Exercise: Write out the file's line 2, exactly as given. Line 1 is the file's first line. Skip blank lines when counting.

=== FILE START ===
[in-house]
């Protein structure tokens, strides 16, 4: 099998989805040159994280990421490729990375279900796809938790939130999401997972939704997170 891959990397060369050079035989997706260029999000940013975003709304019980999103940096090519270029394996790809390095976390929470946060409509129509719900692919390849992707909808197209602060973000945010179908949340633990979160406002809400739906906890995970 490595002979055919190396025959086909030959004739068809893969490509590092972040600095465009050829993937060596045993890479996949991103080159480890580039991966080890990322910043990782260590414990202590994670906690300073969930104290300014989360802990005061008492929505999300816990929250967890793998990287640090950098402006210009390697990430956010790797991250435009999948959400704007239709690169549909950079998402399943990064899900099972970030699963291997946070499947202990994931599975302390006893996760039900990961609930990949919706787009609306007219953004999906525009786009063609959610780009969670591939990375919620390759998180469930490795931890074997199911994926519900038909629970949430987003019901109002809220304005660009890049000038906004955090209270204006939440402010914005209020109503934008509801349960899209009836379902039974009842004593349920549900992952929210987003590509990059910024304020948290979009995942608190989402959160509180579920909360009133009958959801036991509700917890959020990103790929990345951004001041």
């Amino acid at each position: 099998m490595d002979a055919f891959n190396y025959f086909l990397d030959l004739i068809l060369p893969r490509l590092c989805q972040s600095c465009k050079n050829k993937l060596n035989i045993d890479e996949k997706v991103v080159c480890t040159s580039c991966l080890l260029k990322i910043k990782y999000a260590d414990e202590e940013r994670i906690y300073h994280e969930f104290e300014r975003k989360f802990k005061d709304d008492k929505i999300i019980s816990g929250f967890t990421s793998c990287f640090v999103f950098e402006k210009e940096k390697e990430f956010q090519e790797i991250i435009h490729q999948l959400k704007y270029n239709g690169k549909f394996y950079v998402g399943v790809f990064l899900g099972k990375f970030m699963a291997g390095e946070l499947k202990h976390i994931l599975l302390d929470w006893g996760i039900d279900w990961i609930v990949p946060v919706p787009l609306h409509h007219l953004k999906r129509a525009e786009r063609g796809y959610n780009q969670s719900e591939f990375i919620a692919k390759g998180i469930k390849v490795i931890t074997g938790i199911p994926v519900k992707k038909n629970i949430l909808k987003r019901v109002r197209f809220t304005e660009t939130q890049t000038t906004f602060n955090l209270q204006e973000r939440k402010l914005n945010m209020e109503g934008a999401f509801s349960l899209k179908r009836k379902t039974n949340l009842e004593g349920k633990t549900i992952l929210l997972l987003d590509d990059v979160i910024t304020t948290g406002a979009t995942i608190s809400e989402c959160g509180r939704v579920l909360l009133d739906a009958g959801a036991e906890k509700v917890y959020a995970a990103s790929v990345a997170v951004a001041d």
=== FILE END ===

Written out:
């Protein structure tokens, strides 16, 4: 099998989805040159994280990421490729990375279900796809938790939130999401997972939704997170 891959990397060369050079035989997706260029999000940013975003709304019980999103940096090519270029394996790809390095976390929470946060409509129509719900692919390849992707909808197209602060973000945010179908949340633990979160406002809400739906906890995970 490595002979055919190396025959086909030959004739068809893969490509590092972040600095465009050829993937060596045993890479996949991103080159480890580039991966080890990322910043990782260590414990202590994670906690300073969930104290300014989360802990005061008492929505999300816990929250967890793998990287640090950098402006210009390697990430956010790797991250435009999948959400704007239709690169549909950079998402399943990064899900099972970030699963291997946070499947202990994931599975302390006893996760039900990961609930990949919706787009609306007219953004999906525009786009063609959610780009969670591939990375919620390759998180469930490795931890074997199911994926519900038909629970949430987003019901109002809220304005660009890049000038906004955090209270204006939440402010914005209020109503934008509801349960899209009836379902039974009842004593349920549900992952929210987003590509990059910024304020948290979009995942608190989402959160509180579920909360009133009958959801036991509700917890959020990103790929990345951004001041």